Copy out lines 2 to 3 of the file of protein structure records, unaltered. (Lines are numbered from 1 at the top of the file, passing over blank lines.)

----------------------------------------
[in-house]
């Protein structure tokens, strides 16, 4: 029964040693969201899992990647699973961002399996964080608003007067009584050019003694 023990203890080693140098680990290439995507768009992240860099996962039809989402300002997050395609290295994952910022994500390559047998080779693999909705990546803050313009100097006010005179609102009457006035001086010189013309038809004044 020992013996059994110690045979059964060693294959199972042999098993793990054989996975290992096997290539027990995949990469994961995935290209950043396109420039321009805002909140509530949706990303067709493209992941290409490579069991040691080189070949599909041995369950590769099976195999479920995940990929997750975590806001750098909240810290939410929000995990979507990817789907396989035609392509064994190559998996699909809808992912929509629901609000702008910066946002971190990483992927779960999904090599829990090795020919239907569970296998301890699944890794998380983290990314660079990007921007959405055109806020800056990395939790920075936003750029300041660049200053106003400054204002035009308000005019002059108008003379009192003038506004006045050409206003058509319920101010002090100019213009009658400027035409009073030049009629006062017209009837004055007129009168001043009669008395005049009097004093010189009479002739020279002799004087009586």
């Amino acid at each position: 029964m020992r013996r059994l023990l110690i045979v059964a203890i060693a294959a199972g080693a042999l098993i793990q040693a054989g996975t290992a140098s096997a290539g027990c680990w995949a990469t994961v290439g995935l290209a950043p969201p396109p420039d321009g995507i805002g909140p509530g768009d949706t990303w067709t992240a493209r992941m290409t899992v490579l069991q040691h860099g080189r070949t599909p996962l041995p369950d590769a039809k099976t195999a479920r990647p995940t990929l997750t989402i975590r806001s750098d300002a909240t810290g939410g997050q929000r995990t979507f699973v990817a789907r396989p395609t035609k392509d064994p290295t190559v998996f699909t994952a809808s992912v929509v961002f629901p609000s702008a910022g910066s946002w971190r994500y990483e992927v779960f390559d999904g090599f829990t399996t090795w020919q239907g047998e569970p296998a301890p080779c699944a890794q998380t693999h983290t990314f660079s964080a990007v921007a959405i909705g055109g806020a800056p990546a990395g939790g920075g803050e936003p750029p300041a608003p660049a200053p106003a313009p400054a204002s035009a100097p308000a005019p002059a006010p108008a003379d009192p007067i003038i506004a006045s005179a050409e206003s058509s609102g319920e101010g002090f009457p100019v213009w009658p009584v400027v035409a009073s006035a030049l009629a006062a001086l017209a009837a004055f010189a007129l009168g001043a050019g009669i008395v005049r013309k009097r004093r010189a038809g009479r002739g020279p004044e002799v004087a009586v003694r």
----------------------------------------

């Protein structure tokens, strides 16, 4: 029964040693969201899992990647699973961002399996964080608003007067009584050019003694 023990203890080693140098680990290439995507768009992240860099996962039809989402300002997050395609290295994952910022994500390559047998080779693999909705990546803050313009100097006010005179609102009457006035001086010189013309038809004044 020992013996059994110690045979059964060693294959199972042999098993793990054989996975290992096997290539027990995949990469994961995935290209950043396109420039321009805002909140509530949706990303067709493209992941290409490579069991040691080189070949599909041995369950590769099976195999479920995940990929997750975590806001750098909240810290939410929000995990979507990817789907396989035609392509064994190559998996699909809808992912929509629901609000702008910066946002971190990483992927779960999904090599829990090795020919239907569970296998301890699944890794998380983290990314660079990007921007959405055109806020800056990395939790920075936003750029300041660049200053106003400054204002035009308000005019002059108008003379009192003038506004006045050409206003058509319920101010002090100019213009009658400027035409009073030049009629006062017209009837004055007129009168001043009669008395005049009097004093010189009479002739020279002799004087009586």
């Amino acid at each position: 029964m020992r013996r059994l023990l110690i045979v059964a203890i060693a294959a199972g080693a042999l098993i793990q040693a054989g996975t290992a140098s096997a290539g027990c680990w995949a990469t994961v290439g995935l290209a950043p969201p396109p420039d321009g995507i805002g909140p509530g768009d949706t990303w067709t992240a493209r992941m290409t899992v490579l069991q040691h860099g080189r070949t599909p996962l041995p369950d590769a039809k099976t195999a479920r990647p995940t990929l997750t989402i975590r806001s750098d300002a909240t810290g939410g997050q929000r995990t979507f699973v990817a789907r396989p395609t035609k392509d064994p290295t190559v998996f699909t994952a809808s992912v929509v961002f629901p609000s702008a910022g910066s946002w971190r994500y990483e992927v779960f390559d999904g090599f829990t399996t090795w020919q239907g047998e569970p296998a301890p080779c699944a890794q998380t693999h983290t990314f660079s964080a990007v921007a959405i909705g055109g806020a800056p990546a990395g939790g920075g803050e936003p750029p300041a608003p660049a200053p106003a313009p400054a204002s035009a100097p308000a005019p002059a006010p108008a003379d009192p007067i003038i506004a006045s005179a050409e206003s058509s609102g319920e101010g002090f009457p100019v213009w009658p009584v400027v035409a009073s006035a030049l009629a006062a001086l017209a009837a004055f010189a007129l009168g001043a050019g009669i008395v005049r013309k009097r004093r010189a038809g009479r002739g020279p004044e002799v004087a009586v003694r």